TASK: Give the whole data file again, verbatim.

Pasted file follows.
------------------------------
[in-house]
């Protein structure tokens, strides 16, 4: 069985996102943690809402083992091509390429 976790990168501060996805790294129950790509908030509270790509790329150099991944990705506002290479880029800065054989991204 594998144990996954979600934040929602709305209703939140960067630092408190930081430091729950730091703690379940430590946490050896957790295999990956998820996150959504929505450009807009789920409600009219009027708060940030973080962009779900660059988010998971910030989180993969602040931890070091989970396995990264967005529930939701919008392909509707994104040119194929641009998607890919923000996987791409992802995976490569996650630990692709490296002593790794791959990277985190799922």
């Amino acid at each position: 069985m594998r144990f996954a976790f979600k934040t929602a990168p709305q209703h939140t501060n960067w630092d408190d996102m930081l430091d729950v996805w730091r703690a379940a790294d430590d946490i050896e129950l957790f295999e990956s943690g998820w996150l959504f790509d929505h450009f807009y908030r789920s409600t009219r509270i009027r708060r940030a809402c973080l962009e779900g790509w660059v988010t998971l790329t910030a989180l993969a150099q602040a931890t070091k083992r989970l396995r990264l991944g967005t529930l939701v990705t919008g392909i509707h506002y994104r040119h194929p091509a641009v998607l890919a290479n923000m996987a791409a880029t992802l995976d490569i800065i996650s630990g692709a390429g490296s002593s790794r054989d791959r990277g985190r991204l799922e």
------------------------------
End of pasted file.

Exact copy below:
[in-house]
């Protein structure tokens, strides 16, 4: 069985996102943690809402083992091509390429 976790990168501060996805790294129950790509908030509270790509790329150099991944990705506002290479880029800065054989991204 594998144990996954979600934040929602709305209703939140960067630092408190930081430091729950730091703690379940430590946490050896957790295999990956998820996150959504929505450009807009789920409600009219009027708060940030973080962009779900660059988010998971910030989180993969602040931890070091989970396995990264967005529930939701919008392909509707994104040119194929641009998607890919923000996987791409992802995976490569996650630990692709490296002593790794791959990277985190799922």
């Amino acid at each position: 069985m594998r144990f996954a976790f979600k934040t929602a990168p709305q209703h939140t501060n960067w630092d408190d996102m930081l430091d729950v996805w730091r703690a379940a790294d430590d946490i050896e129950l957790f295999e990956s943690g998820w996150l959504f790509d929505h450009f807009y908030r789920s409600t009219r509270i009027r708060r940030a809402c973080l962009e779900g790509w660059v988010t998971l790329t910030a989180l993969a150099q602040a931890t070091k083992r989970l396995r990264l991944g967005t529930l939701v990705t919008g392909i509707h506002y994104r040119h194929p091509a641009v998607l890919a290479n923000m996987a791409a880029t992802l995976d490569i800065i996650s630990g692709a390429g490296s002593s790794r054989d791959r990277g985190r991204l799922e």